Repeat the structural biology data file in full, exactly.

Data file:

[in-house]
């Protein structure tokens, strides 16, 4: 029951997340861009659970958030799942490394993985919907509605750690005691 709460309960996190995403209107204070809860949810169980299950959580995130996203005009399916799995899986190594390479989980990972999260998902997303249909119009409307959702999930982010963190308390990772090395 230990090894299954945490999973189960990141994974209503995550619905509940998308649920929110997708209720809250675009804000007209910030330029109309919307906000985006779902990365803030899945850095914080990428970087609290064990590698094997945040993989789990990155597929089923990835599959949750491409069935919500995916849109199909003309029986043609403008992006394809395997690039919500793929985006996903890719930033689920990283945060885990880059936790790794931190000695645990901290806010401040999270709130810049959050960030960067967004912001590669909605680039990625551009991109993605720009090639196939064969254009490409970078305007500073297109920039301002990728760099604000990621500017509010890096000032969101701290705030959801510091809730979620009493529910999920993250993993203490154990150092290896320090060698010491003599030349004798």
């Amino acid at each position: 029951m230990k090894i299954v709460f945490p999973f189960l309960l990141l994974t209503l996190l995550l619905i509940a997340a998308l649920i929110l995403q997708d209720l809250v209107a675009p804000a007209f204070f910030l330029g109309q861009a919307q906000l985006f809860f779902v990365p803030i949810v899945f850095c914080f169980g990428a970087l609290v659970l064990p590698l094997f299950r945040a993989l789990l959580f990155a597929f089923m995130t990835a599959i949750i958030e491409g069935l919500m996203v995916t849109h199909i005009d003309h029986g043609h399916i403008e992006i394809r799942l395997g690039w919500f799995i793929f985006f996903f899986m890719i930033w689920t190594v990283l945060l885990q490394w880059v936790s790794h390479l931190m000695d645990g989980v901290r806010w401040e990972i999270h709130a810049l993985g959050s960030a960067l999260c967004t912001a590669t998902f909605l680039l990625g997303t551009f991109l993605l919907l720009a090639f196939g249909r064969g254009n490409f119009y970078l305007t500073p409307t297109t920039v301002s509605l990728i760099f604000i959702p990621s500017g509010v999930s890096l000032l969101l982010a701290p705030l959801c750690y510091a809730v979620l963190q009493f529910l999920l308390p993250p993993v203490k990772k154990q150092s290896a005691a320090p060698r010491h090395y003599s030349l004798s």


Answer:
[in-house]
């Protein structure tokens, strides 16, 4: 029951997340861009659970958030799942490394993985919907509605750690005691 709460309960996190995403209107204070809860949810169980299950959580995130996203005009399916799995899986190594390479989980990972999260998902997303249909119009409307959702999930982010963190308390990772090395 230990090894299954945490999973189960990141994974209503995550619905509940998308649920929110997708209720809250675009804000007209910030330029109309919307906000985006779902990365803030899945850095914080990428970087609290064990590698094997945040993989789990990155597929089923990835599959949750491409069935919500995916849109199909003309029986043609403008992006394809395997690039919500793929985006996903890719930033689920990283945060885990880059936790790794931190000695645990901290806010401040999270709130810049959050960030960067967004912001590669909605680039990625551009991109993605720009090639196939064969254009490409970078305007500073297109920039301002990728760099604000990621500017509010890096000032969101701290705030959801510091809730979620009493529910999920993250993993203490154990150092290896320090060698010491003599030349004798």
């Amino acid at each position: 029951m230990k090894i299954v709460f945490p999973f189960l309960l990141l994974t209503l996190l995550l619905i509940a997340a998308l649920i929110l995403q997708d209720l809250v209107a675009p804000a007209f204070f910030l330029g109309q861009a919307q906000l985006f809860f779902v990365p803030i949810v899945f850095c914080f169980g990428a970087l609290v659970l064990p590698l094997f299950r945040a993989l789990l959580f990155a597929f089923m995130t990835a599959i949750i958030e491409g069935l919500m996203v995916t849109h199909i005009d003309h029986g043609h399916i403008e992006i394809r799942l395997g690039w919500f799995i793929f985006f996903f899986m890719i930033w689920t190594v990283l945060l885990q490394w880059v936790s790794h390479l931190m000695d645990g989980v901290r806010w401040e990972i999270h709130a810049l993985g959050s960030a960067l999260c967004t912001a590669t998902f909605l680039l990625g997303t551009f991109l993605l919907l720009a090639f196939g249909r064969g254009n490409f119009y970078l305007t500073p409307t297109t920039v301002s509605l990728i760099f604000i959702p990621s500017g509010v999930s890096l000032l969101l982010a701290p705030l959801c750690y510091a809730v979620l963190q009493f529910l999920l308390p993250p993993v203490k990772k154990q150092s290896a005691a320090p060698r010491h090395y003599s030349l004798s």